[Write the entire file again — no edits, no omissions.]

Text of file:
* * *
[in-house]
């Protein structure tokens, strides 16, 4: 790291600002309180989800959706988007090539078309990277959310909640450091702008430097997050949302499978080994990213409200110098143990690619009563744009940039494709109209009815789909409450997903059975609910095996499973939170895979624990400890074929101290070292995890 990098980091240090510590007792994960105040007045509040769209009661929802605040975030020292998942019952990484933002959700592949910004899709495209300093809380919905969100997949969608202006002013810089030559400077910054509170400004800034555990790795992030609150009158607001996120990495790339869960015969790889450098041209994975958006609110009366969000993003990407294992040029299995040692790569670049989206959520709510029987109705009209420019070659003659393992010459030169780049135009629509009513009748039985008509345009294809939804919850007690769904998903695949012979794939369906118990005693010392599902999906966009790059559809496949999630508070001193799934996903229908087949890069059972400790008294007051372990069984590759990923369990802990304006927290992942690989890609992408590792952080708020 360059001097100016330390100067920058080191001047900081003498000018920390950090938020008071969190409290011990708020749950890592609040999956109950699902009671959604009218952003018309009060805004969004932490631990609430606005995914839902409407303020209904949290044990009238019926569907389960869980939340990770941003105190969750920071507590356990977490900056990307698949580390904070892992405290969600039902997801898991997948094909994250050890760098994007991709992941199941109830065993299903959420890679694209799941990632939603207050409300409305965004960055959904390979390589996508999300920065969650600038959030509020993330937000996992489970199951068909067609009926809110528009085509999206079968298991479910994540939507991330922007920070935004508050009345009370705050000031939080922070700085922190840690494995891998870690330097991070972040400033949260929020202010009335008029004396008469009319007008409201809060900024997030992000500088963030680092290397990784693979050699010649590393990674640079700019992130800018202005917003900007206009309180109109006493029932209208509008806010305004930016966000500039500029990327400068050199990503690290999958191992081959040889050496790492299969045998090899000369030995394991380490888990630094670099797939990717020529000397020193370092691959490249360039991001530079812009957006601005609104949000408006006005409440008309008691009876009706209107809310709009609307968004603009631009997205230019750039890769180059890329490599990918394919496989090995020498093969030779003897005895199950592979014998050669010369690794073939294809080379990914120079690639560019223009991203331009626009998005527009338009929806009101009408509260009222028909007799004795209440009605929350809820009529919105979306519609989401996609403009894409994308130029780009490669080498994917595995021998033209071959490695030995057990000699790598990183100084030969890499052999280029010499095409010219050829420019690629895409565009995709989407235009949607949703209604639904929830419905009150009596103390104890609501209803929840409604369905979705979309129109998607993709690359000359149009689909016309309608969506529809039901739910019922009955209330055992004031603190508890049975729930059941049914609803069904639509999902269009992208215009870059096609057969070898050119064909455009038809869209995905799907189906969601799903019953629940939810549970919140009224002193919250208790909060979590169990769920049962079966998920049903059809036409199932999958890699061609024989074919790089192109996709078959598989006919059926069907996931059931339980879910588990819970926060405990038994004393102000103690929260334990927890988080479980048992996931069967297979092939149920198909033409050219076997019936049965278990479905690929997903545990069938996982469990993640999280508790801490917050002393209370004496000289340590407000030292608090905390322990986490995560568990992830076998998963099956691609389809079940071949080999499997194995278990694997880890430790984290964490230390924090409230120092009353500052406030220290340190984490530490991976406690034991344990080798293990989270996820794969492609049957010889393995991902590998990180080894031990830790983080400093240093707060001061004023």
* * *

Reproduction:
[in-house]
């Protein structure tokens, strides 16, 4: 790291600002309180989800959706988007090539078309990277959310909640450091702008430097997050949302499978080994990213409200110098143990690619009563744009940039494709109209009815789909409450997903059975609910095996499973939170895979624990400890074929101290070292995890 990098980091240090510590007792994960105040007045509040769209009661929802605040975030020292998942019952990484933002959700592949910004899709495209300093809380919905969100997949969608202006002013810089030559400077910054509170400004800034555990790795992030609150009158607001996120990495790339869960015969790889450098041209994975958006609110009366969000993003990407294992040029299995040692790569670049989206959520709510029987109705009209420019070659003659393992010459030169780049135009629509009513009748039985008509345009294809939804919850007690769904998903695949012979794939369906118990005693010392599902999906966009790059559809496949999630508070001193799934996903229908087949890069059972400790008294007051372990069984590759990923369990802990304006927290992942690989890609992408590792952080708020 360059001097100016330390100067920058080191001047900081003498000018920390950090938020008071969190409290011990708020749950890592609040999956109950699902009671959604009218952003018309009060805004969004932490631990609430606005995914839902409407303020209904949290044990009238019926569907389960869980939340990770941003105190969750920071507590356990977490900056990307698949580390904070892992405290969600039902997801898991997948094909994250050890760098994007991709992941199941109830065993299903959420890679694209799941990632939603207050409300409305965004960055959904390979390589996508999300920065969650600038959030509020993330937000996992489970199951068909067609009926809110528009085509999206079968298991479910994540939507991330922007920070935004508050009345009370705050000031939080922070700085922190840690494995891998870690330097991070972040400033949260929020202010009335008029004396008469009319007008409201809060900024997030992000500088963030680092290397990784693979050699010649590393990674640079700019992130800018202005917003900007206009309180109109006493029932209208509008806010305004930016966000500039500029990327400068050199990503690290999958191992081959040889050496790492299969045998090899000369030995394991380490888990630094670099797939990717020529000397020193370092691959490249360039991001530079812009957006601005609104949000408006006005409440008309008691009876009706209107809310709009609307968004603009631009997205230019750039890769180059890329490599990918394919496989090995020498093969030779003897005895199950592979014998050669010369690794073939294809080379990914120079690639560019223009991203331009626009998005527009338009929806009101009408509260009222028909007799004795209440009605929350809820009529919105979306519609989401996609403009894409994308130029780009490669080498994917595995021998033209071959490695030995057990000699790598990183100084030969890499052999280029010499095409010219050829420019690629895409565009995709989407235009949607949703209604639904929830419905009150009596103390104890609501209803929840409604369905979705979309129109998607993709690359000359149009689909016309309608969506529809039901739910019922009955209330055992004031603190508890049975729930059941049914609803069904639509999902269009992208215009870059096609057969070898050119064909455009038809869209995905799907189906969601799903019953629940939810549970919140009224002193919250208790909060979590169990769920049962079966998920049903059809036409199932999958890699061609024989074919790089192109996709078959598989006919059926069907996931059931339980879910588990819970926060405990038994004393102000103690929260334990927890988080479980048992996931069967297979092939149920198909033409050219076997019936049965278990479905690929997903545990069938996982469990993640999280508790801490917050002393209370004496000289340590407000030292608090905390322990986490995560568990992830076998998963099956691609389809079940071949080999499997194995278990694997880890430790984290964490230390924090409230120092009353500052406030220290340190984490530490991976406690034991344990080798293990989270996820794969492609049957010889393995991902590998990180080894031990830790983080400093240093707060001061004023």